I think we can all agree that sometimes Mondays just need some doughnuts……
I’ve been having really crazy mood swings lately, and at first it was a little bit comical, but now it’s just getting really old really fast. It seems like I can go from zero, to being really super excited, to wanting to crush something, and back in 3.8 seconds. I’m going to go with attributing it mostly to the weather, because the shortening day length has not been helping me at all. For example, these doughnuts were photographed in one of the most frustrating lighting situations I’ve had since last Winter, infuriating. I’m going to have to get on it if I want to stop continually missing my optimum light during the day.
On a good news note, I finally broke out Tuck (my deep fryer) a few days ago so prepare for some exciting recipes very soon (I may have fried you something and dipped it in sugar for this Friday!) This news is either going to draw you in or send you running for the hills. Hopefully it’s the former. It’s hard to say who’s more excited between me and my fam about Tuck, me for how much time and quality he’s going to save me, or the fam for how much more often he’s going to inspire hot and crispy foods. It’s a toss up.
So these dodos, they’re not fried, but that doesn’t mean they’re not every bit as good as if they were. I was brainstorming ideas inspired by Cinco de Mayo and tres leche cake kept popping into my head. When we first moved here to Chile we lived in a really tiny, middle-of-nowhere, town and our friends and neighbors were a bit fanatical about the cake. Honestly, when I think back to that first year I’m always surprised at how well my family weathered the culture shock without mentally breaking down. We didn’t even speak Spanish for goodness sake and we still don’t speak it well. I feel like a major loser for not being able to speak it yet myself. I’m working on it though, really. And even though my particular version of this little thing I like to call life is pretty non-typical, I still have a lot of things keeping me distracted and busy. I’m not denying the fact that there’s some procrastination involved here, but I am trying.
Anyway though, tres leche (three milk) cake is one of the few foods that Chilean culture has in common with Mexico. As you may know, it’s a poke cake that you drench in a combination of different milks. It’s a staple here and so is manjar (or as it’s called in Mexico, dulce de leche). I’ve wanted to use them both in a recipe for ages but as for the cake, I knew I didn’t want to share the basic cake recipe that everyone here makes because my peeps and I aren’t the biggest fans of it. I personally find it to be too soggy by the time it’s had so much liquid poured over it and left with nowhere to go. That’s why I thought a doughnut would be a better form for the same idea because there’s so much more dry edge to absorb the three milks but not get too wet. The dulce de leche icing is, well, just the icing on the cake (imagine that).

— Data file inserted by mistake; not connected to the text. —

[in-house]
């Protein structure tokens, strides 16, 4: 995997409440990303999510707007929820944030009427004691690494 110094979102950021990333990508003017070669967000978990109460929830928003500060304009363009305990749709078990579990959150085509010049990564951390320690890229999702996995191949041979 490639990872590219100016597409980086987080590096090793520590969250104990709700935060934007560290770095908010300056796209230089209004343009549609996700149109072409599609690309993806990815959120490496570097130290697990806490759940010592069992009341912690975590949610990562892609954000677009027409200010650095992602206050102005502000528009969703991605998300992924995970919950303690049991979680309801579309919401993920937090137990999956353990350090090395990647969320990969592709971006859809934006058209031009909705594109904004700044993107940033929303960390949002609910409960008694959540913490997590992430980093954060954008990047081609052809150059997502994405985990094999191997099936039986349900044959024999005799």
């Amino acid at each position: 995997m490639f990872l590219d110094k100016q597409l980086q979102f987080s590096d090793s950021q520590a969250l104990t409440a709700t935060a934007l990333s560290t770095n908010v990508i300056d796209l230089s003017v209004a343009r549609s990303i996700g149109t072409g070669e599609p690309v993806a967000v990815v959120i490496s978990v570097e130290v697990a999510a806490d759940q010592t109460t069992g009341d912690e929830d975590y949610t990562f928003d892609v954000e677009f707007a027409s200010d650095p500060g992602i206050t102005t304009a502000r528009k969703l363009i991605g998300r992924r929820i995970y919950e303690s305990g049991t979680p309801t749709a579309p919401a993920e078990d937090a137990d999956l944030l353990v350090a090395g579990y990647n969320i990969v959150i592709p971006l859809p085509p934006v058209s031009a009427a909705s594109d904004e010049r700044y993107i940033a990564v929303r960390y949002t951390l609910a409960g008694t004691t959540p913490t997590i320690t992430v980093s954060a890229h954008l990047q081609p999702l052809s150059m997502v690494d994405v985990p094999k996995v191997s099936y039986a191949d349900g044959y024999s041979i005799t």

The cake part is a thick, yet fluffy cake that’s only lightly sweet and perfect for absorbing all the sweetened dairy you’re going to pour on it. It’s extremely easy too because so many of the ingredients are things you probably already have in your pantry. This was one of those recipes that I felt compelled to test over and over to find the best ratios and methods. One of the things I tested was how much difference there is in whipping the egg whites versus simply mixing them into the batter whole. The verdict was that the difference wasn’t noticeable enough to be worth the hassle. Also, as you may imagine because the point of the cake is to be wet, they are a little bit messy so feel free to eat with a fork.
Just quick note on the recipe for you bakers, a few of my taste testers voted these better sans the icing because they liked them less rich, so if you want to skip it feel free. To each their own. Secondly, when filling the molds with the batter you may find it hard not to make a mess so if that’s the case you can scoop it into a pastry bag with a fat tip and just pipe it in.
Okey Dokey my artichokes, ya gotta go make-a summa dodos!!!
- 1 cup sugar
- 1/2 cup (1 stick) butter, softened, plus more for pans
- 4 eggs
- 1 teaspoon salt
- 2 teaspoons vanilla extract
- 1/2 teaspoon baking powder
- 1 1/3 cups all purpose flour
- 1 can (14 oz) sweetened condensed milk
- 2/3 cup whole milk
- 1 cup full-fat coconut milk (or heavy whipping cream)
- 1 teaspoon vanilla extract
- 1/2 cup heavy whipping cream
- 1 cup powdered sugar
- 1 teaspoon vanilla extract
- 1/4 teaspoon salt
- 1/3 cup dulce de leche
- Preheat oven to 350 degrees F and grease each slot of a 12-count doughnut pan with butter then coat well in flour. Cream butter and sugar in the bowl of a stand mixer then add eggs one at a time. Beat in salt, vanilla, and baking powder, then slowly mix in flour. Spoon (or pipe using a large round tipped piping bag) into molds and fill to the line. Bake for 12 - 15 minutes until golden brown on top.
- Remove pan from oven and allow doughnuts to cool. Use the side of a thin spoon to loosen them from pans, then place them side by side in 1 or 2 large baking dishes or a high-sided pan (I like using 2 13x9s) and gently poke them all over with a toothpick or fork.
- Whisk the milks and vanilla together in a medium bowl until evenly combined. Pour over doughnuts and allow them to absorb as much as possible, spooning what runs off back over them as they absorb it. You can make them as wet as you'd like.
- Whip cream until it forms stiff peaks then gradually pour in powdered sugar while mixing. Mix in salt and vanilla, then pour in about 1 tablespoon of the dulce de leche and mix just until combined. Use a rubber spatula to fold in the rest of the dulce until icing is smooth and even. Dip the finished doughnuts in icing and place on a tray or wire rack to dry before serving.